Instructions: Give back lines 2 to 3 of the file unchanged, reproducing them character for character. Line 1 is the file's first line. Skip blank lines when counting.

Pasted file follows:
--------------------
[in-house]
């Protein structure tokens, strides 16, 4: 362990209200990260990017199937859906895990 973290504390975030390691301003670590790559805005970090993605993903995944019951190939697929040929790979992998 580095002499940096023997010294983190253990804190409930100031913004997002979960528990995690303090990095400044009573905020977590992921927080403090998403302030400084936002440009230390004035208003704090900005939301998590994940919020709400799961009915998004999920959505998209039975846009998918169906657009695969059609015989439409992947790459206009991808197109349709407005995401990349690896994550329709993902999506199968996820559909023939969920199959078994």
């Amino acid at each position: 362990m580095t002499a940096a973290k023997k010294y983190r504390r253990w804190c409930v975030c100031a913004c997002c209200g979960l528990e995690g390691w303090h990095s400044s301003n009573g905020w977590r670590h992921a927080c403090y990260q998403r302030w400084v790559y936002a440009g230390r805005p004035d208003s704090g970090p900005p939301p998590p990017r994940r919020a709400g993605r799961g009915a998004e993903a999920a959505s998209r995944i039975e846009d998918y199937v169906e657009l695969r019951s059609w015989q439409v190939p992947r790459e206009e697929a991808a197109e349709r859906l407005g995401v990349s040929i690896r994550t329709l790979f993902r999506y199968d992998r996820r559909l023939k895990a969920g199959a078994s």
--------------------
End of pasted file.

């Protein structure tokens, strides 16, 4: 362990209200990260990017199937859906895990 973290504390975030390691301003670590790559805005970090993605993903995944019951190939697929040929790979992998 580095002499940096023997010294983190253990804190409930100031913004997002979960528990995690303090990095400044009573905020977590992921927080403090998403302030400084936002440009230390004035208003704090900005939301998590994940919020709400799961009915998004999920959505998209039975846009998918169906657009695969059609015989439409992947790459206009991808197109349709407005995401990349690896994550329709993902999506199968996820559909023939969920199959078994």
């Amino acid at each position: 362990m580095t002499a940096a973290k023997k010294y983190r504390r253990w804190c409930v975030c100031a913004c997002c209200g979960l528990e995690g390691w303090h990095s400044s301003n009573g905020w977590r670590h992921a927080c403090y990260q998403r302030w400084v790559y936002a440009g230390r805005p004035d208003s704090g970090p900005p939301p998590p990017r994940r919020a709400g993605r799961g009915a998004e993903a999920a959505s998209r995944i039975e846009d998918y199937v169906e657009l695969r019951s059609w015989q439409v190939p992947r790459e206009e697929a991808a197109e349709r859906l407005g995401v990349s040929i690896r994550t329709l790979f993902r999506y199968d992998r996820r559909l023939k895990a969920g199959a078994s």